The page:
People who scored low on a test of thinking skills that required them to reason, solve problems and plan were found to be at higher risk of heart attacks or strokes, revealed a new research.
Study author Behnam Sabayan from Leiden University Medical Center in Leiden, the Netherlands, said, "These results show that heart and brain function are more closely related than appearances would suggest. While these results might not have immediate clinical translation, they emphasize that assessment of cognitive function should be part of the evaluation of future cardiovascular risk."
For the study, researchers analyzed 3,926 people with an average age of 75 years who were free of dementia and did not have a history of heart attacks or strokes. Four tests were used to evaluate the study participants' high-level thinking skills at the beginning of the study. The participants were then divided in groups of 'low', 'medium' and 'high' based on the results. The study subjects were then followed for an average of three years to see who developed heart attacks or strokes.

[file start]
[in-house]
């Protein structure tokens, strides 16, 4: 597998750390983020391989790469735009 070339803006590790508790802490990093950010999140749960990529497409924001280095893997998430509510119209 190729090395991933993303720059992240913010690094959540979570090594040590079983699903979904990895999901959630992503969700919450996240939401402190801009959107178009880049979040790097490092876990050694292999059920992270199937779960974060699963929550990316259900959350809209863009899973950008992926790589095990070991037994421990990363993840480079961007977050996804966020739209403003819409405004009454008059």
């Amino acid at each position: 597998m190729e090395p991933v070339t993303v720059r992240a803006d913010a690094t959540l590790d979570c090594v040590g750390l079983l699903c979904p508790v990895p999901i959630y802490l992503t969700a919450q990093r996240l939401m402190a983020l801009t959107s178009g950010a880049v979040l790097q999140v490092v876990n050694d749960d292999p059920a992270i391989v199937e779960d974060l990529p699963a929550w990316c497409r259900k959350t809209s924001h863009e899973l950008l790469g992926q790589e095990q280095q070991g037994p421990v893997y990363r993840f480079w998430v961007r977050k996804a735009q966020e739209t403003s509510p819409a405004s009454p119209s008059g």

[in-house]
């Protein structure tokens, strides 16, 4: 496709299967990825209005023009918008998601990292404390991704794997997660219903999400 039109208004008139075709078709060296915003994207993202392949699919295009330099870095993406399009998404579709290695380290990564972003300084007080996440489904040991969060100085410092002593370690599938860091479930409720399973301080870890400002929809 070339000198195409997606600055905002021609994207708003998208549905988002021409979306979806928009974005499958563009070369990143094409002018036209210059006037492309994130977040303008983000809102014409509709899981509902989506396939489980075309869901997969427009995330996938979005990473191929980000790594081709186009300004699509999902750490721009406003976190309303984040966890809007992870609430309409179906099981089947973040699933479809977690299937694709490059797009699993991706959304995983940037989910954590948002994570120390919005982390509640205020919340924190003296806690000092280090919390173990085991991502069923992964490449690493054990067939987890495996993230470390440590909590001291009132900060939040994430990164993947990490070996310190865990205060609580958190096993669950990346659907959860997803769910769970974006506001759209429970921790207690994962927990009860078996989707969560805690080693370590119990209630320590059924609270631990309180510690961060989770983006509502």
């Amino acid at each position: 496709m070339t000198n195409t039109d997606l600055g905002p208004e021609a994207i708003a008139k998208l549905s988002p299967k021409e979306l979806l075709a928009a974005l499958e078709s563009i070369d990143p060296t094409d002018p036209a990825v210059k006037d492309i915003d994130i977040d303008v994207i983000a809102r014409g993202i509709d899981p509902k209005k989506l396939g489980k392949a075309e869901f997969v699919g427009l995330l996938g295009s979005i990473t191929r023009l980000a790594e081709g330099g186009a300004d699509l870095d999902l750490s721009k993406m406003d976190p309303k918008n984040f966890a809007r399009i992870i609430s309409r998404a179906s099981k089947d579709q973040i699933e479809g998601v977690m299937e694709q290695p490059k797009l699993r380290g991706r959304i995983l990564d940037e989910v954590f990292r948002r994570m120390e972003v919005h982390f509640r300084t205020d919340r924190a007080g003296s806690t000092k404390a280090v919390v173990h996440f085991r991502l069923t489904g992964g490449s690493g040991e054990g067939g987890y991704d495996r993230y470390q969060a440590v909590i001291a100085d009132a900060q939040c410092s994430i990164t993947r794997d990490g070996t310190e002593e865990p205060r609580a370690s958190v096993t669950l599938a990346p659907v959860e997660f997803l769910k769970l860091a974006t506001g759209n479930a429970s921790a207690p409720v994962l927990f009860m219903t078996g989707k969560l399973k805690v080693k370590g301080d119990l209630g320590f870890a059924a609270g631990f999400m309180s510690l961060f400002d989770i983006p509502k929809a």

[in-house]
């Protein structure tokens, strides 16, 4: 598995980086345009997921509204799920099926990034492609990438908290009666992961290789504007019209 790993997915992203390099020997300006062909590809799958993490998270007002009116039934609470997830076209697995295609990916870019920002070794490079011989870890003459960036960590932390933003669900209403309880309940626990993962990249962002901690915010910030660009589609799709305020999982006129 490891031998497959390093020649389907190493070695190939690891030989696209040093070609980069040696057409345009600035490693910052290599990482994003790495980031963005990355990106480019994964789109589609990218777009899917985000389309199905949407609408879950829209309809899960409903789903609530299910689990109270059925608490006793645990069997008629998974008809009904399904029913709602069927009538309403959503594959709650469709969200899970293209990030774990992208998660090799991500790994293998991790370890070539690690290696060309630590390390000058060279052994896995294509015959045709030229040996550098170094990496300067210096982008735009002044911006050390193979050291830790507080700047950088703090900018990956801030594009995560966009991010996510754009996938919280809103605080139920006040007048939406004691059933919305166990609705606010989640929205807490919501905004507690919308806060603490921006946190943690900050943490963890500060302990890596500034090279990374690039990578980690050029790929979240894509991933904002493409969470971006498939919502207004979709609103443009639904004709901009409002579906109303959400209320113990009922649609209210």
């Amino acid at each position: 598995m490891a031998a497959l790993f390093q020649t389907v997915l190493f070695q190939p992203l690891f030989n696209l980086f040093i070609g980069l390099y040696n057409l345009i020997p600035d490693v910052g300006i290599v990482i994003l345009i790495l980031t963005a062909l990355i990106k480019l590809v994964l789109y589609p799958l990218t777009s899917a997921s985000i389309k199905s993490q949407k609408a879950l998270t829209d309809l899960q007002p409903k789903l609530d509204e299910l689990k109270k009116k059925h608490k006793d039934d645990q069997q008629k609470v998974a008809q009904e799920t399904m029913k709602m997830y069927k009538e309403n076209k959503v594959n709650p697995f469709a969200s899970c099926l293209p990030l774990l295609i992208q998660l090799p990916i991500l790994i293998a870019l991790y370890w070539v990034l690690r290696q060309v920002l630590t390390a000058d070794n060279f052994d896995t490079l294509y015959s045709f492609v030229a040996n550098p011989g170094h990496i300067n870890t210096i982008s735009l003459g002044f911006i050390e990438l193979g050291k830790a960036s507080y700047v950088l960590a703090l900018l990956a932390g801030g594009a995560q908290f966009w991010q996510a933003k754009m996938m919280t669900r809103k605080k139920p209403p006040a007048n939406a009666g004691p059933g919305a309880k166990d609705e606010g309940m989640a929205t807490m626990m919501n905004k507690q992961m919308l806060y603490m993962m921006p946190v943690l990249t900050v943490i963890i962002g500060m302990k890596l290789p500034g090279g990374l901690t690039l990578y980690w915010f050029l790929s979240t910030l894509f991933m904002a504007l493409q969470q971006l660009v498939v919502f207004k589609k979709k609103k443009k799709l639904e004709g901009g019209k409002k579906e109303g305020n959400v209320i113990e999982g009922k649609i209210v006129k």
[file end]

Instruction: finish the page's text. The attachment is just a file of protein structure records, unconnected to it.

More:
During the follow-up period, there were 375 heart attacks and 155 strokes. People in the lowest group of thinking skills were 85% more likely to have a heart attack than those in the highest group. A total of 176 of the 1,309 people with low scores had heart attacks, as compared with 93 of the 1,308 people with high scores.
The study appears online in Neurology.